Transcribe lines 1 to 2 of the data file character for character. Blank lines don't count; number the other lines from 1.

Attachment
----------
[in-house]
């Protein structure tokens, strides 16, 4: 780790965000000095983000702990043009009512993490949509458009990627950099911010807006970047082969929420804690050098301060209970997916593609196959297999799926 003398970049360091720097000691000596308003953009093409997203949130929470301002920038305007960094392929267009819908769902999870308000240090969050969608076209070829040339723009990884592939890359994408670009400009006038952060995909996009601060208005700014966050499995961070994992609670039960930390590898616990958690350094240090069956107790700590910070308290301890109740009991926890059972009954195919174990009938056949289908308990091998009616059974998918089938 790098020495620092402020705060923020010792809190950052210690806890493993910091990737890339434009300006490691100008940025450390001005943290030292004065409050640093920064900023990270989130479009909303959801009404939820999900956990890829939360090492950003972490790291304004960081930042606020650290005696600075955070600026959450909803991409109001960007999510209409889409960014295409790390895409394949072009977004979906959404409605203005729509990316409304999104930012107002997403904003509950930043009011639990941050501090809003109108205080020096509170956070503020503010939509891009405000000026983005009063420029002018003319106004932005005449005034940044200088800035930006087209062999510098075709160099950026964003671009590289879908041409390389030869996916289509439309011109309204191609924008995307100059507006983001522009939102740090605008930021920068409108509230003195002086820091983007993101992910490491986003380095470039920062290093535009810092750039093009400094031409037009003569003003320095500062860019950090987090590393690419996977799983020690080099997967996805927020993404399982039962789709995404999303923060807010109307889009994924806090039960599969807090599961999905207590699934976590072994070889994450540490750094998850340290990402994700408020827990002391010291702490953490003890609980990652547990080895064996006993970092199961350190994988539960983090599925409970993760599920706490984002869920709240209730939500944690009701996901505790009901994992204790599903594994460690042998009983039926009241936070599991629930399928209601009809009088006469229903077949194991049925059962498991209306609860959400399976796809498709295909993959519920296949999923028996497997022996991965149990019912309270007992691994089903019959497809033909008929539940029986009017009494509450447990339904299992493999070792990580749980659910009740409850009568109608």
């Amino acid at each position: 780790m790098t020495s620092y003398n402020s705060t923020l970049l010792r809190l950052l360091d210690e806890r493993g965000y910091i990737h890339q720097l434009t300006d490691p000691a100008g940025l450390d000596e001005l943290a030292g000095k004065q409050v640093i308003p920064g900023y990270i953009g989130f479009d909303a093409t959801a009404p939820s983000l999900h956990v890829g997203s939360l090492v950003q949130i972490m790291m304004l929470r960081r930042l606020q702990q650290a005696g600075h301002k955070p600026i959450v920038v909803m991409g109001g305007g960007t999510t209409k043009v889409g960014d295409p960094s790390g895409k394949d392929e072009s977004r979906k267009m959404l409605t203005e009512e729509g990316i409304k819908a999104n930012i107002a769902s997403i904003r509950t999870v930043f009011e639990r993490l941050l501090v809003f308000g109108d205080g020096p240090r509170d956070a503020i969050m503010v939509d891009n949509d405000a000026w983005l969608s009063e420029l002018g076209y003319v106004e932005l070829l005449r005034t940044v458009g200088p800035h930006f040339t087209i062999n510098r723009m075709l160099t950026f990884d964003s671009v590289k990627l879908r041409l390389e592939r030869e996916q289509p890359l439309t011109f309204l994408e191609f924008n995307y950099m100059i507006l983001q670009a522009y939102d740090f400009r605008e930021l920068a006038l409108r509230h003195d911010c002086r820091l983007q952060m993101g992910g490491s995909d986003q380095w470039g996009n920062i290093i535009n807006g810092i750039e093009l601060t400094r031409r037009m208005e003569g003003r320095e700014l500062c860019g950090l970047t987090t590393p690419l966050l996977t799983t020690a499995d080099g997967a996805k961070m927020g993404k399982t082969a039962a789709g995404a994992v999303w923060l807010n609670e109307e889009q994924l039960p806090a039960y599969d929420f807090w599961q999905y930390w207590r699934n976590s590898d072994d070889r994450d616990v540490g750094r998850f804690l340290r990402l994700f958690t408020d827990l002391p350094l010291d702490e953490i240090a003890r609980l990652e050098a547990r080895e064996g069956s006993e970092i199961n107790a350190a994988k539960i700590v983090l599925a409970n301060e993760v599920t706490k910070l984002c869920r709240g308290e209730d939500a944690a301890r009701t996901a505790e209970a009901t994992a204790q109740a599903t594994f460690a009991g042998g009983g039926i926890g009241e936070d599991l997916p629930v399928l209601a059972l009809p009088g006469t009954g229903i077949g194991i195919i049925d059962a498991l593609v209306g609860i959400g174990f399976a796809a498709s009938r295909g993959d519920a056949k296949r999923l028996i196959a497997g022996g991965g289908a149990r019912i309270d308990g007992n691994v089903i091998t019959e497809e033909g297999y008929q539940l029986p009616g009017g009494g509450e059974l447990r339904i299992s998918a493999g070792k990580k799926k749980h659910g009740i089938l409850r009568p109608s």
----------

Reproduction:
[in-house]
């Protein structure tokens, strides 16, 4: 780790965000000095983000702990043009009512993490949509458009990627950099911010807006970047082969929420804690050098301060209970997916593609196959297999799926 003398970049360091720097000691000596308003953009093409997203949130929470301002920038305007960094392929267009819908769902999870308000240090969050969608076209070829040339723009990884592939890359994408670009400009006038952060995909996009601060208005700014966050499995961070994992609670039960930390590898616990958690350094240090069956107790700590910070308290301890109740009991926890059972009954195919174990009938056949289908308990091998009616059974998918089938 790098020495620092402020705060923020010792809190950052210690806890493993910091990737890339434009300006490691100008940025450390001005943290030292004065409050640093920064900023990270989130479009909303959801009404939820999900956990890829939360090492950003972490790291304004960081930042606020650290005696600075955070600026959450909803991409109001960007999510209409889409960014295409790390895409394949072009977004979906959404409605203005729509990316409304999104930012107002997403904003509950930043009011639990941050501090809003109108205080020096509170956070503020503010939509891009405000000026983005009063420029002018003319106004932005005449005034940044200088800035930006087209062999510098075709160099950026964003671009590289879908041409390389030869996916289509439309011109309204191609924008995307100059507006983001522009939102740090605008930021920068409108509230003195002086820091983007993101992910490491986003380095470039920062290093535009810092750039093009400094031409037009003569003003320095500062860019950090987090590393690419996977799983020690080099997967996805927020993404399982039962789709995404999303923060807010109307889009994924806090039960599969807090599961999905207590699934976590072994070889994450540490750094998850340290990402994700408020827990002391010291702490953490003890609980990652547990080895064996006993970092199961350190994988539960983090599925409970993760599920706490984002869920709240209730939500944690009701996901505790009901994992204790599903594994460690042998009983039926009241936070599991629930399928209601009809009088006469229903077949194991049925059962498991209306609860959400399976796809498709295909993959519920296949999923028996497997022996991965149990019912309270007992691994089903019959497809033909008929539940029986009017009494509450447990339904299992493999070792990580749980659910009740409850009568109608």